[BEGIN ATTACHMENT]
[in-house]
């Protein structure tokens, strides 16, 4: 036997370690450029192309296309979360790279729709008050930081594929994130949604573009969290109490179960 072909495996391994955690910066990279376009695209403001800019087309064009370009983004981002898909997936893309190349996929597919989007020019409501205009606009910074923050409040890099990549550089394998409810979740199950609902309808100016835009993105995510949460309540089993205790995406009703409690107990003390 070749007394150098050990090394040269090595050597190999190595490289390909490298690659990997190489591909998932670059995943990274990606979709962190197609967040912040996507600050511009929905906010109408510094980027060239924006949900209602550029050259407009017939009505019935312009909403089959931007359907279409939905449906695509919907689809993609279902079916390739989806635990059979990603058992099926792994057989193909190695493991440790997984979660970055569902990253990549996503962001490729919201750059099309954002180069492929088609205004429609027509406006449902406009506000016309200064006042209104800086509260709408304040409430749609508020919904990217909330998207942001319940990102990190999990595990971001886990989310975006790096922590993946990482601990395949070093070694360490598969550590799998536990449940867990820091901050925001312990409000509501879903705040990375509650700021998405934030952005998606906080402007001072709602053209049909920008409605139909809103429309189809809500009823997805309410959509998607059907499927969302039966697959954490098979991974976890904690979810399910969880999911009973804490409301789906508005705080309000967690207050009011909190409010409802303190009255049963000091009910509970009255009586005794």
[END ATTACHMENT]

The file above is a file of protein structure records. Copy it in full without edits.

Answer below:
[in-house]
């Protein structure tokens, strides 16, 4: 036997370690450029192309296309979360790279729709008050930081594929994130949604573009969290109490179960 072909495996391994955690910066990279376009695209403001800019087309064009370009983004981002898909997936893309190349996929597919989007020019409501205009606009910074923050409040890099990549550089394998409810979740199950609902309808100016835009993105995510949460309540089993205790995406009703409690107990003390 070749007394150098050990090394040269090595050597190999190595490289390909490298690659990997190489591909998932670059995943990274990606979709962190197609967040912040996507600050511009929905906010109408510094980027060239924006949900209602550029050259407009017939009505019935312009909403089959931007359907279409939905449906695509919907689809993609279902079916390739989806635990059979990603058992099926792994057989193909190695493991440790997984979660970055569902990253990549996503962001490729919201750059099309954002180069492929088609205004429609027509406006449902406009506000016309200064006042209104800086509260709408304040409430749609508020919904990217909330998207942001319940990102990190999990595990971001886990989310975006790096922590993946990482601990395949070093070694360490598969550590799998536990449940867990820091901050925001312990409000509501879903705040990375509650700021998405934030952005998606906080402007001072709602053209049909920008409605139909809103429309189809809500009823997805309410959509998607059907499927969302039966697959954490098979991974976890904690979810399910969880999911009973804490409301789906508005705080309000967690207050009011909190409010409802303190009255049963000091009910509970009255009586005794």